Saturday, 21 September 2013

Hands-On With Android 3.1 On The Motorola Xoom

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Google announced Android 3.1 earlier today at I/O. More surprising than the OS itself (which was expected, really) was that it was rolling out to Verizon Xooms today. Google failed to announce when it was hitting other devices beside Google TV, which will get it this summer, and the Galaxy Tab 10.1, which will get it in the next few weeks.

As announced, the UI is much the same. You can’t tell 3.0 from 3.1 visually. One of the only noticeable differences is that the widgets can be resized. Previously, widgets such as email and bookmarks had a preset size — now they can be stretched and morphed to better fit a user’s preferences. The home button also returns you to the previously selected homescreen rather than the main center one.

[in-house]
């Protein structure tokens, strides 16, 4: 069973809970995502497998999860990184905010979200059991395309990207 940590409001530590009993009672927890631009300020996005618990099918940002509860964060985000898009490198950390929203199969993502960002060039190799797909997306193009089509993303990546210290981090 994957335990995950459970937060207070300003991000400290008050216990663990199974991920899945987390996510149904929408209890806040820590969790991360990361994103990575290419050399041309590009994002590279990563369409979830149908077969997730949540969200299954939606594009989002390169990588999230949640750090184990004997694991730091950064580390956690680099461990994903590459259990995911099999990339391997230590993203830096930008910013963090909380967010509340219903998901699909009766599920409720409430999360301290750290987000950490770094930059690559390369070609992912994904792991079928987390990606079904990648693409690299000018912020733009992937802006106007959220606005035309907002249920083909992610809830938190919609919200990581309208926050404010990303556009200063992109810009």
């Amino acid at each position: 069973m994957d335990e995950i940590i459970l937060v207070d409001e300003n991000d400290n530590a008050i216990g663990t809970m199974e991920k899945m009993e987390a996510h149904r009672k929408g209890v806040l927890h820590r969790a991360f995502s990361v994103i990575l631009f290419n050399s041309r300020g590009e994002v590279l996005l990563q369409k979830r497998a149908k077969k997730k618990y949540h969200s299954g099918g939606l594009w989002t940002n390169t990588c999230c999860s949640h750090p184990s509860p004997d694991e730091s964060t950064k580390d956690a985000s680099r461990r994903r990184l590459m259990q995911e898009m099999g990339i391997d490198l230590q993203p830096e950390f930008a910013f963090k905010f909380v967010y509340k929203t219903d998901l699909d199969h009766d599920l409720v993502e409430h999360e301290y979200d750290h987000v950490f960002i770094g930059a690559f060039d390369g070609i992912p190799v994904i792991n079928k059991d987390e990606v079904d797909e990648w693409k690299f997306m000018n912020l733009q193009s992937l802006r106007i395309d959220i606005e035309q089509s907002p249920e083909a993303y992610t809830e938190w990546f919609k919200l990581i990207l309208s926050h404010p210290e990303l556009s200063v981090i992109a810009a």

It seems many of 3.1′s changes are under the hood. The Xoom I’m using is noticeably faster. The app screen loads nearly instantly, as do many apps. I’m no longer looking at a black screen while switching between apps, either. But the Quadrant benchmarking app disagrees. My 3.0.1 Xoom scored 1824 while the 3.1 scored 1580. The easy answer is perhaps that Quadrant needs to be recompiled for 3.1.

3.1 also addressed many issues with the browser. It now supports HTML5 video, enhanced CSS 3D, as well as now being able to save pages for offline viewing. But I don’t really care about those features. All I care about is that it’s quicker, and pinch-to-zoom is as smooth as the iPad’s. Really, the browser is a star performer now.